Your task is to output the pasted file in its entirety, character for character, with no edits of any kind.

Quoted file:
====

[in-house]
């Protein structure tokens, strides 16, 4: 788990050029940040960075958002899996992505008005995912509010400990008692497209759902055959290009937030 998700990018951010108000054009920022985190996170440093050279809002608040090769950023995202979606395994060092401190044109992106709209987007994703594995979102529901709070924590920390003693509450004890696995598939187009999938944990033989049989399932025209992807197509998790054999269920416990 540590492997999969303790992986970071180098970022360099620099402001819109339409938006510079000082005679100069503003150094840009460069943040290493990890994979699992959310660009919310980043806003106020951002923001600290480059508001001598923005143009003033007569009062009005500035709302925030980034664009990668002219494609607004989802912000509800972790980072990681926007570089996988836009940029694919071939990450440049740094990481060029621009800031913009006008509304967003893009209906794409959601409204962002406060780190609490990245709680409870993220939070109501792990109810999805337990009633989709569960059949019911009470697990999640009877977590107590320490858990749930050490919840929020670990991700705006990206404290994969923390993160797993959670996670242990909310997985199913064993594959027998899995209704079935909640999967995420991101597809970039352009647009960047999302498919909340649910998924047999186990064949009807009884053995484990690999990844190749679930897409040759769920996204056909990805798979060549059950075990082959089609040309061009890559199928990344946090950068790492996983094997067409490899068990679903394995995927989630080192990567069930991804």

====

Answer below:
[in-house]
């Protein structure tokens, strides 16, 4: 788990050029940040960075958002899996992505008005995912509010400990008692497209759902055959290009937030 998700990018951010108000054009920022985190996170440093050279809002608040090769950023995202979606395994060092401190044109992106709209987007994703594995979102529901709070924590920390003693509450004890696995598939187009999938944990033989049989399932025209992807197509998790054999269920416990 540590492997999969303790992986970071180098970022360099620099402001819109339409938006510079000082005679100069503003150094840009460069943040290493990890994979699992959310660009919310980043806003106020951002923001600290480059508001001598923005143009003033007569009062009005500035709302925030980034664009990668002219494609607004989802912000509800972790980072990681926007570089996988836009940029694919071939990450440049740094990481060029621009800031913009006008509304967003893009209906794409959601409204962002406060780190609490990245709680409870993220939070109501792990109810999805337990009633989709569960059949019911009470697990999640009877977590107590320490858990749930050490919840929020670990991700705006990206404290994969923390993160797993959670996670242990909310997985199913064993594959027998899995209704079935909640999967995420991101597809970039352009647009960047999302498919909340649910998924047999186990064949009807009884053995484990690999990844190749679930897409040759769920996204056909990805798979060549059950075990082959089609040309061009890559199928990344946090950068790492996983094997067409490899068990679903394995995927989630080192990567069930991804």